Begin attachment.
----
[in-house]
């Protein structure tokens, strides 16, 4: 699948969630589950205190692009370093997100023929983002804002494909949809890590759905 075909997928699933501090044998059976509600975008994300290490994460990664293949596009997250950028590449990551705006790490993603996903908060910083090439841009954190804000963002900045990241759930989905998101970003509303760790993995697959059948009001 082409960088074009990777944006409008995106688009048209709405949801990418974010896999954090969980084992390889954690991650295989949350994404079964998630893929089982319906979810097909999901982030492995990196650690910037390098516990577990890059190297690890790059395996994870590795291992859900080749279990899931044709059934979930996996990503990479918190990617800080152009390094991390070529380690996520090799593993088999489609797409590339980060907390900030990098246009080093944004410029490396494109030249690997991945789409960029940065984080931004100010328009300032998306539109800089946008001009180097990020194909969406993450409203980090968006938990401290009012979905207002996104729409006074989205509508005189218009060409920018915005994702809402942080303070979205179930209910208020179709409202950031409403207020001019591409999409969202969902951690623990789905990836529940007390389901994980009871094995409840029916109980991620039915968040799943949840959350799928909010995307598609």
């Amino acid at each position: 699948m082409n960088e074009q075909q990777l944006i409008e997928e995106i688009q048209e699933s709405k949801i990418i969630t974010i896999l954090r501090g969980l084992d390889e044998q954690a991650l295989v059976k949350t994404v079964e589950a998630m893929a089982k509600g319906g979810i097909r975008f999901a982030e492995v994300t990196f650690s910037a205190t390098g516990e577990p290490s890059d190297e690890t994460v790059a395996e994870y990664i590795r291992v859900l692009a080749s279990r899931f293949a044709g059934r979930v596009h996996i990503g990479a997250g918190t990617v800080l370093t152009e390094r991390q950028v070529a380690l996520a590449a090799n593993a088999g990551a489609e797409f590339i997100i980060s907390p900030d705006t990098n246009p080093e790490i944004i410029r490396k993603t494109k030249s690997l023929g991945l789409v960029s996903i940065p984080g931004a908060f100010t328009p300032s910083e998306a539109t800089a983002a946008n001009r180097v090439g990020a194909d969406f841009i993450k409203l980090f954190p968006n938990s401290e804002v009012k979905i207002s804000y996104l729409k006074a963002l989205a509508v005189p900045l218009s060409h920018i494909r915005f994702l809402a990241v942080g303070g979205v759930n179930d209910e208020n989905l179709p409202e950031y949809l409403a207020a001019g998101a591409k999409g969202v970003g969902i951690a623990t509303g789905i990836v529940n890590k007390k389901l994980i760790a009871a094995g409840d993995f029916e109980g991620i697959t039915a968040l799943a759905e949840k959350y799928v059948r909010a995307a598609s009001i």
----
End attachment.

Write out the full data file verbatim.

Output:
[in-house]
């Protein structure tokens, strides 16, 4: 699948969630589950205190692009370093997100023929983002804002494909949809890590759905 075909997928699933501090044998059976509600975008994300290490994460990664293949596009997250950028590449990551705006790490993603996903908060910083090439841009954190804000963002900045990241759930989905998101970003509303760790993995697959059948009001 082409960088074009990777944006409008995106688009048209709405949801990418974010896999954090969980084992390889954690991650295989949350994404079964998630893929089982319906979810097909999901982030492995990196650690910037390098516990577990890059190297690890790059395996994870590795291992859900080749279990899931044709059934979930996996990503990479918190990617800080152009390094991390070529380690996520090799593993088999489609797409590339980060907390900030990098246009080093944004410029490396494109030249690997991945789409960029940065984080931004100010328009300032998306539109800089946008001009180097990020194909969406993450409203980090968006938990401290009012979905207002996104729409006074989205509508005189218009060409920018915005994702809402942080303070979205179930209910208020179709409202950031409403207020001019591409999409969202969902951690623990789905990836529940007390389901994980009871094995409840029916109980991620039915968040799943949840959350799928909010995307598609």
């Amino acid at each position: 699948m082409n960088e074009q075909q990777l944006i409008e997928e995106i688009q048209e699933s709405k949801i990418i969630t974010i896999l954090r501090g969980l084992d390889e044998q954690a991650l295989v059976k949350t994404v079964e589950a998630m893929a089982k509600g319906g979810i097909r975008f999901a982030e492995v994300t990196f650690s910037a205190t390098g516990e577990p290490s890059d190297e690890t994460v790059a395996e994870y990664i590795r291992v859900l692009a080749s279990r899931f293949a044709g059934r979930v596009h996996i990503g990479a997250g918190t990617v800080l370093t152009e390094r991390q950028v070529a380690l996520a590449a090799n593993a088999g990551a489609e797409f590339i997100i980060s907390p900030d705006t990098n246009p080093e790490i944004i410029r490396k993603t494109k030249s690997l023929g991945l789409v960029s996903i940065p984080g931004a908060f100010t328009p300032s910083e998306a539109t800089a983002a946008n001009r180097v090439g990020a194909d969406f841009i993450k409203l980090f954190p968006n938990s401290e804002v009012k979905i207002s804000y996104l729409k006074a963002l989205a509508v005189p900045l218009s060409h920018i494909r915005f994702l809402a990241v942080g303070g979205v759930n179930d209910e208020n989905l179709p409202e950031y949809l409403a207020a001019g998101a591409k999409g969202v970003g969902i951690a623990t509303g789905i990836v529940n890590k007390k389901l994980i760790a009871a094995g409840d993995f029916e109980g991620i697959t039915a968040l799943a759905e949840k959350y799928v059948r909010a995307a598609s009001i």